Limited entrapment model to simulate the breakthrough of Arthrobacter and Aquaspirillum in soil columns
 
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1
USDA-ARS Environmental Microbial Safety Laboratory, Beltsville, MD, USA
2
Moscow State University – Russian Academy of Sciences, Soil Science Institute, Moscow, Russia
3
Lomonosov Moscow State University, Department of Soil Science, Moscow, Russia
4
Department of Earth and Environmental Sciences, University of California, Riverside, USA
 
Int. Agrophys. 2006, 20(3): 207–218
 
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ABSTRACT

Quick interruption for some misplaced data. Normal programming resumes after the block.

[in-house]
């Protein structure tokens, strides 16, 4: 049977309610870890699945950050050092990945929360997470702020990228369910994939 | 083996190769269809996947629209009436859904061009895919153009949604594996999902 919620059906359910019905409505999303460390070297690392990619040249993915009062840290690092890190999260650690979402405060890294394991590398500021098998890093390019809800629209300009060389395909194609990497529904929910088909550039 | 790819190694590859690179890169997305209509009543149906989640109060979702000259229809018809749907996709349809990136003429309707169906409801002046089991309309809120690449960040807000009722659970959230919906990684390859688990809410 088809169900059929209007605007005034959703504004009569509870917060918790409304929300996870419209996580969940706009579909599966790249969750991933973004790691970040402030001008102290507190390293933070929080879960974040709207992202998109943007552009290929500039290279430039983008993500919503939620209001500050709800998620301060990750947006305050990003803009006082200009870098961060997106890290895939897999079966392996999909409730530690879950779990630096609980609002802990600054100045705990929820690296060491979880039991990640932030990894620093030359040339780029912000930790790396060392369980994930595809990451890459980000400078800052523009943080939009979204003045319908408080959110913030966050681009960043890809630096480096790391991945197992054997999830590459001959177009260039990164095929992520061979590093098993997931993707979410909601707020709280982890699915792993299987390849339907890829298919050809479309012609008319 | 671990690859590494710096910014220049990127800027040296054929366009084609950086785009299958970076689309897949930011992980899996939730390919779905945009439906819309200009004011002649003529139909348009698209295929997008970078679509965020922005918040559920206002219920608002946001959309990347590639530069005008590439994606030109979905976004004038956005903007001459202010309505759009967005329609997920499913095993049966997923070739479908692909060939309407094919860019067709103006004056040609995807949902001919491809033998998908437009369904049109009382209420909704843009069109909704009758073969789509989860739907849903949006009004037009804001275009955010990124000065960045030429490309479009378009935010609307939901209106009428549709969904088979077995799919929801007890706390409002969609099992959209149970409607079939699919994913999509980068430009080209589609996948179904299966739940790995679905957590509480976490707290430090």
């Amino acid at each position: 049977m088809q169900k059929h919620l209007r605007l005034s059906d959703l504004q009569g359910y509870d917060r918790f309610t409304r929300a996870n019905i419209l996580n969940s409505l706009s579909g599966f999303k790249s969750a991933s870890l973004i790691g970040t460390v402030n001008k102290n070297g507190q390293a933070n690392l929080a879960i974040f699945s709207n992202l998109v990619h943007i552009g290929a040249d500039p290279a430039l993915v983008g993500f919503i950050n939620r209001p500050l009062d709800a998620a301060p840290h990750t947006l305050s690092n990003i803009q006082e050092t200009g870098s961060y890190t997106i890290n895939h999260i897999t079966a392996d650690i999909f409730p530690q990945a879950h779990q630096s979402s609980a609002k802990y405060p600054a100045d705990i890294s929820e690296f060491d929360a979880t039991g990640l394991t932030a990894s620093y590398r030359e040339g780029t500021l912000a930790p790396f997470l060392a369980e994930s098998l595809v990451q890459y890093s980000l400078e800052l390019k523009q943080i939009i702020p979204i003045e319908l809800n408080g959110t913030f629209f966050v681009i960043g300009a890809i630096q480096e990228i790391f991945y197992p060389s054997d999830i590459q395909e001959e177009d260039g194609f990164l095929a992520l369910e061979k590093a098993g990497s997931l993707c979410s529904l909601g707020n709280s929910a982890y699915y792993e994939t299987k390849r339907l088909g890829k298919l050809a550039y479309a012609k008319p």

Bacterial transport through soils is attracting more attention because soil serves as an environmental bacterial filter, thereby reducing microbial contamination of ground water. We conducted a series of transport experiments, using Aquaspirillum and Arthrobacter, with the objectives of developing an adequate model to simulate bacterial transport and to improve our understanding of the mechanisms controlling bacteria transport through soils. Disturbed samples from an Alfisol topsoil and subsoil were used to fill 15 cm long soil columns. A pulse of bacterial suspension (initial concentration of 1011 cells ml-1) was applied to the top of each soil column followed by the application of sterile water. Bacteria were counted in effluent portions and in soil using microscopy. Large variations were observed in the shape of breakthrough curves; effluent bacterial concentrations were occasionally larger than influent concentrations. We developed the ‘limited entrapment model’ to simulate the observed bacterial transport. The model assumes that (a) the capacity of soil pore space to trap bacteria is limited, (b) the bacteria entrapment rate depends on the amount of trapped bacteria and that the entrapment accelerates as the amount of trapped bacteria approaches the soil trapping capacity, and (c) the trapped bacteria form cell clusters that may be released back to the soil solution but travel slowly and may become re-trapped because of their size. The new model provided a satisfactory fit to data and underscored the importance of cell cluster formation for bacterial transport through soil.
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